The Phoenix-Tucson Rivalry, A Deep-Rooted Tradition

Phoenix-Tucson rivalry, Territorial Insane Asylum, Arizona State Hospital, 1885, Thieving Thirteenth

Excerpt from an August 31st, 1889 Arizona Sentinel article regarding the asylum and its location.

As we are now just a few weeks out from the annual ASU vs. U of A Territorial Cup game, I thought it might be appropriate to share this as-yet-unposted August 28th, 2014 KJZZ piece covering one of the many points of contention in the Phoenix / Tucson rivalry – the Thieving Thirteenth territorial legislature and the $100,000 insane asylum its members awarded to Phoenix.

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Phoenix-Tucson rivalry, Territorial Insane Asylum, Arizona State Hospital, 1885, Thieving Thirteenth

An early twentieth-century hand-colored postcard depicting a seemingly idyllic scene on the grounds of the Phoenix asylum.
Image credit: John Larsen Southard collection –

Phoenix’s Insane Asylum Drove Tucsonans Crazy

Insane asylum, Thieving Thirteenth, 1885, Phoenix, Tucson, Arizona State Hospital, Arizona history, Arizona historian, AZHistorian, John Larsen Southard, John Southard, Southard

An early-twentieth century hand colored postcard depicting a seemingly idyllic scene on the grounds of the Phoenix asylum.
Image credit: Author’s collection.

Tucsonans Go Crazy Over Phoenix’s Insane Asylum

March of 1885 was a momentous month for Arizona’s Thirteenth Territorial Legislature, a group known to history as the “Thieving Thirteenth.” The legislative body described in a March 28th, 1885 Arizona Weekly Citizen article as “not excelled in its provisions for a first-class steal from the Territory” passed bills authorizing the establishment of a teachers college in the then small town of Tempe and a university in Tucson, the most populous city in Arizona at the time. The teachers college, initially named Tempe Normal School but now known as Arizona State University, received an appropriation of $5,000 while Tucson’s university brought that city $25,000 in funding. Nonetheless, Tucsonans were both disappointed with and outraged by the gift the territory’s solons bestowed upon them. In place of showing gratitude for his town’s new institution of higher education, the editor of a Tucson paper decried the Phoenix area’s capture of “the plum of the legislature pie” with “emoluments [amounting] to almost half a million” and presciently predicted that C. C. Stephens, one of Tucson’s legislators, “will be insulted when he returns.”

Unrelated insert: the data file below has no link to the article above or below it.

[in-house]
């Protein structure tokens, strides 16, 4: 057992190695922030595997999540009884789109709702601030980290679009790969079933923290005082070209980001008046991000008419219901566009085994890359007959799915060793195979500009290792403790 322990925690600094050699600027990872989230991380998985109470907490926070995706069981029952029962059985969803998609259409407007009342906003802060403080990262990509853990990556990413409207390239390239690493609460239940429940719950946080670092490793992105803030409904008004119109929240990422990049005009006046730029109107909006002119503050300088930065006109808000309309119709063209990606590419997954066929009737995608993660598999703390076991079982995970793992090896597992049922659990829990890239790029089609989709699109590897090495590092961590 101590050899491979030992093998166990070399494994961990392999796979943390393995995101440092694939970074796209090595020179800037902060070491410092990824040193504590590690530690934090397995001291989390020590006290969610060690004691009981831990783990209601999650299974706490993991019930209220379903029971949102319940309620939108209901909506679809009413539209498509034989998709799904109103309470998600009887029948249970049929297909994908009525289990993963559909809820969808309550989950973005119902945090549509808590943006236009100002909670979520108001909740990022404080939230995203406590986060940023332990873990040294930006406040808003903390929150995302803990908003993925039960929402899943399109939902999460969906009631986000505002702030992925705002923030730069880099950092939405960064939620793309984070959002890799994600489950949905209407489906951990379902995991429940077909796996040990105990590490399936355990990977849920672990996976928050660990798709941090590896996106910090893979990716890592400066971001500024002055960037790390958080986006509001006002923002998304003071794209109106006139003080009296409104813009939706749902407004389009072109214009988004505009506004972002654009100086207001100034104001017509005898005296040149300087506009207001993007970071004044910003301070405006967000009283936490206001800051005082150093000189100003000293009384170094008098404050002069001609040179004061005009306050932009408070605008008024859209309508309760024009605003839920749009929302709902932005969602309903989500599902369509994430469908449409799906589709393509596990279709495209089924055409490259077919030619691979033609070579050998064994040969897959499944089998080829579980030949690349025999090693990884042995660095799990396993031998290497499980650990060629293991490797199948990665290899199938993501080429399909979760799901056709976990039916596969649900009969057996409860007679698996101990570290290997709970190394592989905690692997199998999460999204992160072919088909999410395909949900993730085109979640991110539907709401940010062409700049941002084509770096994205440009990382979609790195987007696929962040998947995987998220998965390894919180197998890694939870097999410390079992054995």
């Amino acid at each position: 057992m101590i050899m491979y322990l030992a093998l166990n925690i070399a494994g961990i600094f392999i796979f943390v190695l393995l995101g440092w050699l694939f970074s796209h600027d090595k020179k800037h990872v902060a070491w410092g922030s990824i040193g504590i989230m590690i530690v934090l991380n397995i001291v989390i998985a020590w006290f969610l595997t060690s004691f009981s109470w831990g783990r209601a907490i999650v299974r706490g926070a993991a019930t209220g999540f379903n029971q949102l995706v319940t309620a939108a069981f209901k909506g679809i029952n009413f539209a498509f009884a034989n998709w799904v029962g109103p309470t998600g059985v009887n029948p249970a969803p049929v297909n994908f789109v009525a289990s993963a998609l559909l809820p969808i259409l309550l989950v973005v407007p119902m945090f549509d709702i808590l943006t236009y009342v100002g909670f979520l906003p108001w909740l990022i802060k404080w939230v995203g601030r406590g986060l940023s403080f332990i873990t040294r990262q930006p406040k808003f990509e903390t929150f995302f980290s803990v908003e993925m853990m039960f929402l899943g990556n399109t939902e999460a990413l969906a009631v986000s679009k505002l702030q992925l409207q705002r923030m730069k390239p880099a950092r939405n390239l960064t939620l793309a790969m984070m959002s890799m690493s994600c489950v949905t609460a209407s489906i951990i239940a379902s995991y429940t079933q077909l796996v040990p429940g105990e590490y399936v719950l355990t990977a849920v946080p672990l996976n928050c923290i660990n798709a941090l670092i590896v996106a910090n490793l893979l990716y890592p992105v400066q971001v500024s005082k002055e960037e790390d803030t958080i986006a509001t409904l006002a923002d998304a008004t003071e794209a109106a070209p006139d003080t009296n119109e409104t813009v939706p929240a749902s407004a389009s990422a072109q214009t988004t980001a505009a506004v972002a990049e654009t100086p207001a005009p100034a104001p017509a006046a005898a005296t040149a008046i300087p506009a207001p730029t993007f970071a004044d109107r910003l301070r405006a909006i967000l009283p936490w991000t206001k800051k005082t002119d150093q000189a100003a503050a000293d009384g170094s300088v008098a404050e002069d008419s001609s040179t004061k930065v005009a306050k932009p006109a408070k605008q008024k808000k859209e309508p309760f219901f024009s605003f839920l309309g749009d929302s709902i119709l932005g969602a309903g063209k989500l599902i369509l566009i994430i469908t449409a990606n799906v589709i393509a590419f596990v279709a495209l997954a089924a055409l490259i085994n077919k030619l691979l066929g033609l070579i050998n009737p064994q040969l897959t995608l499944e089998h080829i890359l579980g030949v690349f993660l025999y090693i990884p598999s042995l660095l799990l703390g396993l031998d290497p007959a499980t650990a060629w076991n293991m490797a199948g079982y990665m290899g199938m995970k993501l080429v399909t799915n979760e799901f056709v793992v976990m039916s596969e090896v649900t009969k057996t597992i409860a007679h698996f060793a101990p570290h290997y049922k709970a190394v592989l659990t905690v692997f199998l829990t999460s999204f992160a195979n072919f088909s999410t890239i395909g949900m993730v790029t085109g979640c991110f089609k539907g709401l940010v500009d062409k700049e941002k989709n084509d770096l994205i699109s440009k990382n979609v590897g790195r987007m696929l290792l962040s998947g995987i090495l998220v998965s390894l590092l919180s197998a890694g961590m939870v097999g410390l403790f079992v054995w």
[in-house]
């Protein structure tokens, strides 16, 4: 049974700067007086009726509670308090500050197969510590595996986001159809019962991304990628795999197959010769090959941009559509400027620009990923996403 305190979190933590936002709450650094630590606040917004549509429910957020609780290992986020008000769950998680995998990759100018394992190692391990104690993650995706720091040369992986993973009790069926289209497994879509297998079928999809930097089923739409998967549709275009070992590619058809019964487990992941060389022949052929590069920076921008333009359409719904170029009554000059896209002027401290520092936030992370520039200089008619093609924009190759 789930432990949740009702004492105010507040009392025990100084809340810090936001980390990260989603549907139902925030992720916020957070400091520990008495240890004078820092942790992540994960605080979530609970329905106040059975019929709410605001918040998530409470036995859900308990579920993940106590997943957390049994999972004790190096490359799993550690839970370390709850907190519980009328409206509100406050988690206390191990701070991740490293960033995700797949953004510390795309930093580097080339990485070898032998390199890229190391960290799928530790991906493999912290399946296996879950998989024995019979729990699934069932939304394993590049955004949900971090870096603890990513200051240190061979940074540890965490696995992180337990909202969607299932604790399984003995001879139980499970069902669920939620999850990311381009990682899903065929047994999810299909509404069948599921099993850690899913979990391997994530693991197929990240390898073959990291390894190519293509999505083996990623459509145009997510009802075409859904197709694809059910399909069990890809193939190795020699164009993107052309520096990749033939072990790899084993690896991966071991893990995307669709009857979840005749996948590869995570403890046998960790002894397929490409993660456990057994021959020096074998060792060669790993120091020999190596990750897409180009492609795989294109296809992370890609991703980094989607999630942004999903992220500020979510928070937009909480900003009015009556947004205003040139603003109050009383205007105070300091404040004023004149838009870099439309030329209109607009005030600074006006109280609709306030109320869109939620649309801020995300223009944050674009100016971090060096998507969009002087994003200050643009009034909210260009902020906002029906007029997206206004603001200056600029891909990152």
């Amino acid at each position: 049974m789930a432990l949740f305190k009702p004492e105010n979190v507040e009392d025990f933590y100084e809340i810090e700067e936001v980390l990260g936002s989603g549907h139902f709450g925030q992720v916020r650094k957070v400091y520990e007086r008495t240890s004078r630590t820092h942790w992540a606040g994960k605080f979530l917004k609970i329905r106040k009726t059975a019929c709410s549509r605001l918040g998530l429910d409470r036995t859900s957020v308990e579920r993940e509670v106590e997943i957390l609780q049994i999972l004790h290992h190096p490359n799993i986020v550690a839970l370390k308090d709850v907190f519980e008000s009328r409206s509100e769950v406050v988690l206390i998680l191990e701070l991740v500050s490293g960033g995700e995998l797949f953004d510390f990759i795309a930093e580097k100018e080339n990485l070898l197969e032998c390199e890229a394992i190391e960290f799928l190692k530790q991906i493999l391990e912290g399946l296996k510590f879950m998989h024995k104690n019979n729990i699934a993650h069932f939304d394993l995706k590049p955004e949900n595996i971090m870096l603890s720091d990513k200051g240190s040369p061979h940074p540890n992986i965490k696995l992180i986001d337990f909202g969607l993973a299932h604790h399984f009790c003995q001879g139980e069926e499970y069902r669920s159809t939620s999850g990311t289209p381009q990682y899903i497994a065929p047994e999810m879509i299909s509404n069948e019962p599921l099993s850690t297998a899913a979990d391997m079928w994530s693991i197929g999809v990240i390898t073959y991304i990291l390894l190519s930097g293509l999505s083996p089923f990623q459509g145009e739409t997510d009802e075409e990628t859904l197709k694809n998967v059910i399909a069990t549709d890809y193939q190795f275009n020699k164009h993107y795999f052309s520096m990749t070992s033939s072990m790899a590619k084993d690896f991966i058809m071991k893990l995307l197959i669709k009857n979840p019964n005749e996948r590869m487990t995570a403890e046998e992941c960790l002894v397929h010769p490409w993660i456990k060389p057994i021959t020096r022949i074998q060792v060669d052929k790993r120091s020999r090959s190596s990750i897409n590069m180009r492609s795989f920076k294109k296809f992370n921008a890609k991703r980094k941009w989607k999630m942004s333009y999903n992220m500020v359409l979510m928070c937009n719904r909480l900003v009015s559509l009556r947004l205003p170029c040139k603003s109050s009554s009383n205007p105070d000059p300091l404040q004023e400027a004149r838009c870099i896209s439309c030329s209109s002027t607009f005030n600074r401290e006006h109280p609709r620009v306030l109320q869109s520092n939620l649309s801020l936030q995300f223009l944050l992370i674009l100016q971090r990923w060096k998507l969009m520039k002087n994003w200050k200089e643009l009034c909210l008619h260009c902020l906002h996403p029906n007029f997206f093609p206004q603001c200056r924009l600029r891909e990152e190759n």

Why were Tucsonans so upset with their haul from the Thieving Thirteenth? Because their prize proved to be a university that the city was said to “not care a fig about.” Instead, residents of the Old Pueblo coveted Phoenix’s big score – the territorial insane asylum now known as the Arizona State Hospital and the $100,000 appropriation associated with that facility. Angry about losing this well-funded institution to the relatively new and still rather small city of Phoenix, Tucson newspaper editors wrote scathing pieces belittling the future capital city and cursing its good fortune. Southern Arizona journalists continued to attack Phoenix’s victory for several years after the 1885 legislative session adjourned sine die, as demonstrated by an August 3rd, 1889 Arizona Sentinel article expressing concern that “the Great Salt River [V]alley” was “no place for the insane” due to its stifling heat. While calling attention to “the poor suffering humanity that [sweltered] within” the asylum, the piece altogether disregarded the well-being of sane Phoenicians and conveniently overlooked Tucson’s high summer temperatures.